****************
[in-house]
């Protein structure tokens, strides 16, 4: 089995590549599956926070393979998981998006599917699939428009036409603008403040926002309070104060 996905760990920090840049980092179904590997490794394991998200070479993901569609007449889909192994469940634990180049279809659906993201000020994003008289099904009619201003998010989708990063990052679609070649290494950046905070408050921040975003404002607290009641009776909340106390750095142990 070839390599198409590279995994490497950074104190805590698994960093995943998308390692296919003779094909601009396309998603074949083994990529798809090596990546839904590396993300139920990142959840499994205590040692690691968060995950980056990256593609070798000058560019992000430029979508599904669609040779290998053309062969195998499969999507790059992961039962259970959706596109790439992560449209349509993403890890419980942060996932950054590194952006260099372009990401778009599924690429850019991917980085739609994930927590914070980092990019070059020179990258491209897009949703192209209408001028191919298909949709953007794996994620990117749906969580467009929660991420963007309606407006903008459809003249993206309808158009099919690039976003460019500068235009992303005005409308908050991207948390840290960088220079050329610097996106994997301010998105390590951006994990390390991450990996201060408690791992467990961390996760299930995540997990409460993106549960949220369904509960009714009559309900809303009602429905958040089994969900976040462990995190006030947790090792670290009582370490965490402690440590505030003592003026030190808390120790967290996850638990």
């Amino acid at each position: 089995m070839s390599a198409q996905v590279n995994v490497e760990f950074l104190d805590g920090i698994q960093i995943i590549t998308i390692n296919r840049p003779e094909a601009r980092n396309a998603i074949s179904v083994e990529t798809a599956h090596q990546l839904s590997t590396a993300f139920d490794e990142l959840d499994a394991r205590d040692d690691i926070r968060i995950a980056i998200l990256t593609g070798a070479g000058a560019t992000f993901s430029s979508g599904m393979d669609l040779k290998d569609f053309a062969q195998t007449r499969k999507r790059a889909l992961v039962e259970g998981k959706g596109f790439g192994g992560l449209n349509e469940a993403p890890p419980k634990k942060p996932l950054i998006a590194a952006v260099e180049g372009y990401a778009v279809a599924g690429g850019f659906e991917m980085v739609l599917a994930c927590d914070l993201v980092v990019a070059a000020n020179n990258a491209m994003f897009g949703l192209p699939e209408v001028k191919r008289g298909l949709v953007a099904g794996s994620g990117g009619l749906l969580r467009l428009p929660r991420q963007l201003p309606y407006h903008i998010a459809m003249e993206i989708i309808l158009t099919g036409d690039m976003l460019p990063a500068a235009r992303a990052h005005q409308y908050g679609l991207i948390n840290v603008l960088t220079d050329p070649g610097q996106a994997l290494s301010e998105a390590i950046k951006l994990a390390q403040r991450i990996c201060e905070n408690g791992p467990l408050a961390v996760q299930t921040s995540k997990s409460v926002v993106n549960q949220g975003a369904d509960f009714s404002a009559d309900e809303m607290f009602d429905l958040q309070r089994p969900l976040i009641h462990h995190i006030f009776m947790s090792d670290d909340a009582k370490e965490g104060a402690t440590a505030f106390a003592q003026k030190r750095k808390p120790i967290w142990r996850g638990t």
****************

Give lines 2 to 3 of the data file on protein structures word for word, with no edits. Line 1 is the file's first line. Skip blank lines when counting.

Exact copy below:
């Protein structure tokens, strides 16, 4: 089995590549599956926070393979998981998006599917699939428009036409603008403040926002309070104060 996905760990920090840049980092179904590997490794394991998200070479993901569609007449889909192994469940634990180049279809659906993201000020994003008289099904009619201003998010989708990063990052679609070649290494950046905070408050921040975003404002607290009641009776909340106390750095142990 070839390599198409590279995994490497950074104190805590698994960093995943998308390692296919003779094909601009396309998603074949083994990529798809090596990546839904590396993300139920990142959840499994205590040692690691968060995950980056990256593609070798000058560019992000430029979508599904669609040779290998053309062969195998499969999507790059992961039962259970959706596109790439992560449209349509993403890890419980942060996932950054590194952006260099372009990401778009599924690429850019991917980085739609994930927590914070980092990019070059020179990258491209897009949703192209209408001028191919298909949709953007794996994620990117749906969580467009929660991420963007309606407006903008459809003249993206309808158009099919690039976003460019500068235009992303005005409308908050991207948390840290960088220079050329610097996106994997301010998105390590951006994990390390991450990996201060408690791992467990961390996760299930995540997990409460993106549960949220369904509960009714009559309900809303009602429905958040089994969900976040462990995190006030947790090792670290009582370490965490402690440590505030003592003026030190808390120790967290996850638990």
């Amino acid at each position: 089995m070839s390599a198409q996905v590279n995994v490497e760990f950074l104190d805590g920090i698994q960093i995943i590549t998308i390692n296919r840049p003779e094909a601009r980092n396309a998603i074949s179904v083994e990529t798809a599956h090596q990546l839904s590997t590396a993300f139920d490794e990142l959840d499994a394991r205590d040692d690691i926070r968060i995950a980056i998200l990256t593609g070798a070479g000058a560019t992000f993901s430029s979508g599904m393979d669609l040779k290998d569609f053309a062969q195998t007449r499969k999507r790059a889909l992961v039962e259970g998981k959706g596109f790439g192994g992560l449209n349509e469940a993403p890890p419980k634990k942060p996932l950054i998006a590194a952006v260099e180049g372009y990401a778009v279809a599924g690429g850019f659906e991917m980085v739609l599917a994930c927590d914070l993201v980092v990019a070059a000020n020179n990258a491209m994003f897009g949703l192209p699939e209408v001028k191919r008289g298909l949709v953007a099904g794996s994620g990117g009619l749906l969580r467009l428009p929660r991420q963007l201003p309606y407006h903008i998010a459809m003249e993206i989708i309808l158009t099919g036409d690039m976003l460019p990063a500068a235009r992303a990052h005005q409308y908050g679609l991207i948390n840290v603008l960088t220079d050329p070649g610097q996106a994997l290494s301010e998105a390590i950046k951006l994990a390390q403040r991450i990996c201060e905070n408690g791992p467990l408050a961390v996760q299930t921040s995540k997990s409460v926002v993106n549960q949220g975003a369904d509960f009714s404002a009559d309900e809303m607290f009602d429905l958040q309070r089994p969900l976040i009641h462990h995190i006030f009776m947790s090792d670290d909340a009582k370490e965490g104060a402690t440590a505030f106390a003592q003026k030190r750095k808390p120790i967290w142990r996850g638990t």